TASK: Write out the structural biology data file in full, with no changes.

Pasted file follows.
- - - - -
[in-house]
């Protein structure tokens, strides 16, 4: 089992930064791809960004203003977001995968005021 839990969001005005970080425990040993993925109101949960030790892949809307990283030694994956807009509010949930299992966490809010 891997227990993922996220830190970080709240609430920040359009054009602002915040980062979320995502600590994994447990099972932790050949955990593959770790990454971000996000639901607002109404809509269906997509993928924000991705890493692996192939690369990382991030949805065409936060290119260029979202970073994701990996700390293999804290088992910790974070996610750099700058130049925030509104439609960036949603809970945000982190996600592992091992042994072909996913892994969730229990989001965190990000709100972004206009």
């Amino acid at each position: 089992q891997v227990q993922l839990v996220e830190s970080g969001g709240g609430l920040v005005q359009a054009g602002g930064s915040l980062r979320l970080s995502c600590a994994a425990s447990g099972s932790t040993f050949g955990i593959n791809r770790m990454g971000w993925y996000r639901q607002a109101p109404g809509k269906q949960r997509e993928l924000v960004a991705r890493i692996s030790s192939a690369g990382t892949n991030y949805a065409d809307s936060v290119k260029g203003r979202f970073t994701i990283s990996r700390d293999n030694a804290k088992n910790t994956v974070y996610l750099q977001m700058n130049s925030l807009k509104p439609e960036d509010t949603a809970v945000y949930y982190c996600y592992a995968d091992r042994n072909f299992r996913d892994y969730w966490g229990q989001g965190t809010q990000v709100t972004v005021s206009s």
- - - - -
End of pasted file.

[in-house]
């Protein structure tokens, strides 16, 4: 089992930064791809960004203003977001995968005021 839990969001005005970080425990040993993925109101949960030790892949809307990283030694994956807009509010949930299992966490809010 891997227990993922996220830190970080709240609430920040359009054009602002915040980062979320995502600590994994447990099972932790050949955990593959770790990454971000996000639901607002109404809509269906997509993928924000991705890493692996192939690369990382991030949805065409936060290119260029979202970073994701990996700390293999804290088992910790974070996610750099700058130049925030509104439609960036949603809970945000982190996600592992091992042994072909996913892994969730229990989001965190990000709100972004206009």
């Amino acid at each position: 089992q891997v227990q993922l839990v996220e830190s970080g969001g709240g609430l920040v005005q359009a054009g602002g930064s915040l980062r979320l970080s995502c600590a994994a425990s447990g099972s932790t040993f050949g955990i593959n791809r770790m990454g971000w993925y996000r639901q607002a109101p109404g809509k269906q949960r997509e993928l924000v960004a991705r890493i692996s030790s192939a690369g990382t892949n991030y949805a065409d809307s936060v290119k260029g203003r979202f970073t994701i990283s990996r700390d293999n030694a804290k088992n910790t994956v974070y996610l750099q977001m700058n130049s925030l807009k509104p439609e960036d509010t949603a809970v945000y949930y982190c996600y592992a995968d091992r042994n072909f299992r996913d892994y969730w966490g229990q989001g965190t809010q990000v709100t972004v005021s206009s």